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The Knowledge Server

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Please find my work entitled 'knowledge server' at www.nell.tk You can use your the knowledge server to organize your thoughts.

  • What shall we know and learn in a world where there is no work, matter and rule?

    Every work is an example of work.

    Every matter, living or nonliving, is an example of matter.

    Every rule is an example of rule.

    What shall we know and learn in a world where there is no work, matter and rule?

    8 AnswersPhilosophy7 years ago
  • Do you argee with this?

    The primary duty of every true teacher is to direct and assist students to know, classify and list all the possible knowledge about anything and everything.

    Learning to classify knowledge is important. That permits research in the proper field, from agriculture to zoology. And, it permits guessing that there are similarities between horses and zebras.

    Effective comprehension and application knowledge is possible only if the knowledge is systematically classified and organized.

    Modern teachers do not direct students to classifiy knowledge, because it will expose the limits & similarities in our knoweledge about things around us.

    Our knowledge about anything is infinite! This statement from teachers suggests students not to make any attempt to list and classify all the possible knowledge about anything and everything; it is not possible to list because our knowledge about anything is infinite! In fact, our knowledge about anything is finite, and we can list all the possible knowledge about anything of our choice. Teachers should stop saying that our knowledge about anything and everything is infinite, because it is a false statement which misguides students!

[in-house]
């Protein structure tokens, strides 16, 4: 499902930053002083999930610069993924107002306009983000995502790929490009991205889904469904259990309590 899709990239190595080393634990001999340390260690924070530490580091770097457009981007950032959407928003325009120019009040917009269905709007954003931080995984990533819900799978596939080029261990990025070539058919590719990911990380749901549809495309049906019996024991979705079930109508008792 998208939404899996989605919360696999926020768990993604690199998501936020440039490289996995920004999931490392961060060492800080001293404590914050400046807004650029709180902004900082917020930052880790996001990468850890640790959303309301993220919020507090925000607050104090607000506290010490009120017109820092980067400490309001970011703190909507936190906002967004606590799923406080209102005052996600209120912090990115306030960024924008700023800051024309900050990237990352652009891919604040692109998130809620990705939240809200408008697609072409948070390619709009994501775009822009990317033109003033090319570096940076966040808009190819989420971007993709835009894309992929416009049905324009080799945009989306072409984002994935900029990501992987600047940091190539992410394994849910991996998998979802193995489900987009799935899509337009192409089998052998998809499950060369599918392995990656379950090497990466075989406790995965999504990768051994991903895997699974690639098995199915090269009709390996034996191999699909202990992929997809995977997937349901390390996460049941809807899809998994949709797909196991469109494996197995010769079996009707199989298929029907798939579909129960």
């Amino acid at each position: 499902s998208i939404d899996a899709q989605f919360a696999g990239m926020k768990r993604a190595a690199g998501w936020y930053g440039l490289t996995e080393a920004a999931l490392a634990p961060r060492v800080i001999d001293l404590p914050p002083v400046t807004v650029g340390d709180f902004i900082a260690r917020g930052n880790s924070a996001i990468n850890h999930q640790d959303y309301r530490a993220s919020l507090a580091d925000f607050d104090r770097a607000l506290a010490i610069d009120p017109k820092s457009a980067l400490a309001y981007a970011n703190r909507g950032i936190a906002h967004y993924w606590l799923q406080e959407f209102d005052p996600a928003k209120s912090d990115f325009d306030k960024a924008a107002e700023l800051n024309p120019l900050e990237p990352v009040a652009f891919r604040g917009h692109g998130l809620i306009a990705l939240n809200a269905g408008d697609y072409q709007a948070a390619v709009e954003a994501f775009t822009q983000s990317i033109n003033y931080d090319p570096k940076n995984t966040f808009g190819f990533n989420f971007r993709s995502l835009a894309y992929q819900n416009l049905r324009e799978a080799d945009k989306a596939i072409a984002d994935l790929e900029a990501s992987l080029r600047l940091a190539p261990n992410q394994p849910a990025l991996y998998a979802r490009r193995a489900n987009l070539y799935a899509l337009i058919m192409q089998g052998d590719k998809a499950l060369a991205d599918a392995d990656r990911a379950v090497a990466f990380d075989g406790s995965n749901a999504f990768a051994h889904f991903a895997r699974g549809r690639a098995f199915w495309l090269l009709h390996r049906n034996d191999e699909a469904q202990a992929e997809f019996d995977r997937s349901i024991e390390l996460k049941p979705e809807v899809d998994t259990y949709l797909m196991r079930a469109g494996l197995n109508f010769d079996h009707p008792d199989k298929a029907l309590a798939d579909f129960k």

6 AnswersPhilosophy8 years ago
  • Do you disagree with me regarding this?

    “The primary duty of every true teacher is to direct and assist students to know and list all the possible knowledge about anything and everything!”

    9 AnswersPhilosophy8 years ago
  • Teachers, Please Stop Misguiding Students!?

    About anything, we can know: 1. its parts, 2. its uniqueness, 3. its connections, 4. its sensitivities, 5. its forms, 6. its substitutes, and 7. its uses. But, do we know them? Do we have the complete information about them? For many things, we have incomplete information regarding these seven aspects. We can list the things about which we do not have information on all the seven aspects and identify them as things about which we have incomplete information and plan research to get those information.

    For instance, we know breast. About a breast, we can know: 1. its all parts, 2. its exact uniqueness, 3. its all connections, 4. its all sensitivities, 5. its all forms, 6. its all substitutes, and 7. its all uses. About breast, we have incomplete information regarding these seven aspects.